Engineering ‘Smart Cells’ With Limitless Potential

Dr. Hana El-Samad builds new biological circuits in living cells using a revolutionary, lab-synthesized artificial protein she co-designed on a computer.

What drove Hana El-Samad, PhD, to embark on a quest to command a living cell by remote control? Curiosity. 

By engineering cells to receive and interpret light, she found she could control these cells and manipulate the expression of the genes within them. Her biological-signaling research, which looks at how cells use elaborate feedback mechanisms to autocorrect after disturbances, has been influenced by her background in electrical and mechanical engineering and has revolutionary implications for medicine. 

For instance, she is building customized guidance and feedback circuits from biological molecules and incorporating them into cells. With this technology, human cells could soon be programmed to fly through the body to deliver precise and smart therapies, much like therapeutic drones. 

Amazingly, this can be accomplished without any direct human intervention thanks to a first-of-its-kind artificial protein – designed on a computer and synthesized in the lab – that can be used to build brand-new biological circuits inside living cells. These circuits transform ordinary cells into smart cells that are endowed with remarkable abilities. 

This new protein, formally known as the Latching Orthogonal Cage-Key pRotein, or LOCKR, is described in a pair of papers published in the journal Nature. And it’s unlike anything biologists – or nature itself – has ever devised.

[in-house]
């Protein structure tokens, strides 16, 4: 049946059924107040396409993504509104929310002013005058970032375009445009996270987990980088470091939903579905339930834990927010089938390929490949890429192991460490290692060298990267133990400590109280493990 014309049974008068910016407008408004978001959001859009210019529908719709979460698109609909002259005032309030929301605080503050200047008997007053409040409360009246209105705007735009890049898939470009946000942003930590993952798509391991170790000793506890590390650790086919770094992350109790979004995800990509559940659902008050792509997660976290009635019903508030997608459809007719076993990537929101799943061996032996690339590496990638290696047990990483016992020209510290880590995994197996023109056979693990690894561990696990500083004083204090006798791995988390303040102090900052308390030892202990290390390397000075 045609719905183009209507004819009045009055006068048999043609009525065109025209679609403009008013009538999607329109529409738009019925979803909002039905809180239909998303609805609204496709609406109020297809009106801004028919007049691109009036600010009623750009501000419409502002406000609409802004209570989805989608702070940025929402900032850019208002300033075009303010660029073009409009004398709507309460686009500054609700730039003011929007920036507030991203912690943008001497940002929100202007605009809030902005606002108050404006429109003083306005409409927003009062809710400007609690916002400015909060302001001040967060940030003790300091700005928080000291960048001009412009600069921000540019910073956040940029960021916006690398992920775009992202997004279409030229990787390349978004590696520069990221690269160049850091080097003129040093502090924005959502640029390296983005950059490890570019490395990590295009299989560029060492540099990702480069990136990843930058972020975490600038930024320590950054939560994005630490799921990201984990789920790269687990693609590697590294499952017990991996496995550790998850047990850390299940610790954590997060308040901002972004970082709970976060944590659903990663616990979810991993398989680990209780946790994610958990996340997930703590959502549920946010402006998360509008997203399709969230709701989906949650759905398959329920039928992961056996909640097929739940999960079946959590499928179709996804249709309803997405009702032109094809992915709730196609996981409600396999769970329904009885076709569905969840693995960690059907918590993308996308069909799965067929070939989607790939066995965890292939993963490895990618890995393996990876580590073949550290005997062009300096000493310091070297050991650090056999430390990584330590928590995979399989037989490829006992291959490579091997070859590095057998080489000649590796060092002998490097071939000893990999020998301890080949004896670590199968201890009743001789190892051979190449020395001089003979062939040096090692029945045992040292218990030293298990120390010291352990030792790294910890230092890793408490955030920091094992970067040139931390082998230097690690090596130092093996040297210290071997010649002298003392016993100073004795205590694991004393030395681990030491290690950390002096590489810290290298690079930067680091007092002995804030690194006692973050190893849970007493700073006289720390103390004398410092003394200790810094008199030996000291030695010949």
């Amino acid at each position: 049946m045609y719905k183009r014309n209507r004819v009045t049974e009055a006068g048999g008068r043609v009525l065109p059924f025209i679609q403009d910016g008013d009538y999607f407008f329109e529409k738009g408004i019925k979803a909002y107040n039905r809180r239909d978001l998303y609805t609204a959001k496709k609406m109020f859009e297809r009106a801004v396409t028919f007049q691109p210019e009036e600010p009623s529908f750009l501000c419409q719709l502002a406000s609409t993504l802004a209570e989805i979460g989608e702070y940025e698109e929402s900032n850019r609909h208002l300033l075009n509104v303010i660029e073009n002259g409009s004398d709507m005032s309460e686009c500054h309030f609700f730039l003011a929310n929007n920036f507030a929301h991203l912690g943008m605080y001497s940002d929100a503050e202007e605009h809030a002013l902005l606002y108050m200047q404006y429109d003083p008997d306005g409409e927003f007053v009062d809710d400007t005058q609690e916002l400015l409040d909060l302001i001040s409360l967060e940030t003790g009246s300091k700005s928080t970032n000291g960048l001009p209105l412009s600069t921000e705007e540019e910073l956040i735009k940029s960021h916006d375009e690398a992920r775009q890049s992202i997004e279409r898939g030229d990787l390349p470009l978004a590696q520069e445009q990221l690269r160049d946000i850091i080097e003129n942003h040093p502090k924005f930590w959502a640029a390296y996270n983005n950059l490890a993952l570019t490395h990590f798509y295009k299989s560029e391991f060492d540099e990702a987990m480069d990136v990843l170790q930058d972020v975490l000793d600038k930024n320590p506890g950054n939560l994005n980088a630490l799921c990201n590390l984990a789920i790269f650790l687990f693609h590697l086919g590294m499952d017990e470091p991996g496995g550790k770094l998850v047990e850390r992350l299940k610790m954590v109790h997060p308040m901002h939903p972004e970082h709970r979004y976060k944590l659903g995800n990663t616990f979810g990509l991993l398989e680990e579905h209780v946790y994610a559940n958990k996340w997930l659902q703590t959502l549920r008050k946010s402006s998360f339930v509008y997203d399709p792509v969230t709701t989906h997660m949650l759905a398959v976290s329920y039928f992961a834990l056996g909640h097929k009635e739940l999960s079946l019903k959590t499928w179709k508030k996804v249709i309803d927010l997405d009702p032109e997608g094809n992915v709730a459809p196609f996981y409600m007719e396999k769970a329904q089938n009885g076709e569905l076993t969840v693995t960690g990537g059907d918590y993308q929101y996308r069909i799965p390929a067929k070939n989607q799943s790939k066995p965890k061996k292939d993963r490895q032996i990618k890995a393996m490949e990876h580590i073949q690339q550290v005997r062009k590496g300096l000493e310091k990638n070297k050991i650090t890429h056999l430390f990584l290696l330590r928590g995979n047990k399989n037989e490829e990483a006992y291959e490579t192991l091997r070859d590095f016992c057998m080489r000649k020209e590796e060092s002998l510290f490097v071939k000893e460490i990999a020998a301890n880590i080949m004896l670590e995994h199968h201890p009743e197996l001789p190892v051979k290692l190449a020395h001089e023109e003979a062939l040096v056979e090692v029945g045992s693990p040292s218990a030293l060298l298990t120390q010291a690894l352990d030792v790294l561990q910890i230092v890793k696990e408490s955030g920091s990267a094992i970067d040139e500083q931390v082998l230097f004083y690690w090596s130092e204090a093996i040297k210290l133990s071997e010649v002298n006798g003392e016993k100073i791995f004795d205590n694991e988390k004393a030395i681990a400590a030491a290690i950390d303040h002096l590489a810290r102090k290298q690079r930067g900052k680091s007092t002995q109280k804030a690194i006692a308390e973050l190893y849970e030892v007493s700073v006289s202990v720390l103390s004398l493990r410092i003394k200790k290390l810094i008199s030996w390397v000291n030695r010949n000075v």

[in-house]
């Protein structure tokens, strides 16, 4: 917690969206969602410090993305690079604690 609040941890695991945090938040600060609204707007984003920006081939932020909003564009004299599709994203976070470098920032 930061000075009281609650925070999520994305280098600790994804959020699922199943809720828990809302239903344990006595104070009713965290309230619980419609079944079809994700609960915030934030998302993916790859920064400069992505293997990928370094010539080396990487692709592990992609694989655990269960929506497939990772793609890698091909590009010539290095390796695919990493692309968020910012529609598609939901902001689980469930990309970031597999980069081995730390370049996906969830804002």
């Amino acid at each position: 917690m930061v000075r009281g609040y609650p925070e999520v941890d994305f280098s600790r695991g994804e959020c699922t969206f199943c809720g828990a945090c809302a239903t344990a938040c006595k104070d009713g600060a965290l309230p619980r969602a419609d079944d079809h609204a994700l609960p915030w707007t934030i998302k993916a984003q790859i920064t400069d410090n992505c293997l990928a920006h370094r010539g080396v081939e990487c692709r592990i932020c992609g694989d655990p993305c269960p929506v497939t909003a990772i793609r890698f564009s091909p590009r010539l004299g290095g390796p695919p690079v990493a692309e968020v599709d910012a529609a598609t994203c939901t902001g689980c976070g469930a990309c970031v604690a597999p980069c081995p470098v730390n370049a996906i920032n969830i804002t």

“While many tools in the biotech arsenal employ naturally occurring molecules that were repurposed for use in the lab, LOCKR has no counterpart in nature,” said El-Samad, the Kuo Family Professor of Biochemistry and Biophysics at UCSF and co-senior author of the new studies. 

“LOCKR is a biotechnology that was conceived of and built by humans from start to finish. This provides an unprecedented level of control over the way the protein interacts with other components of the cell, and will allow us to begin tackling unsolved – and previously unsolvable – problems in biology, with important implications for medicine and industry.” 

El-Samad is just one of the hundreds of UCSF scientists whose work has taken flight thanks to funding from the Program for Breakthrough Biomedical Research. The program, which celebrated its 20th year in 2019, embodies a bold, risk-taking approach to scientific inquiry. 


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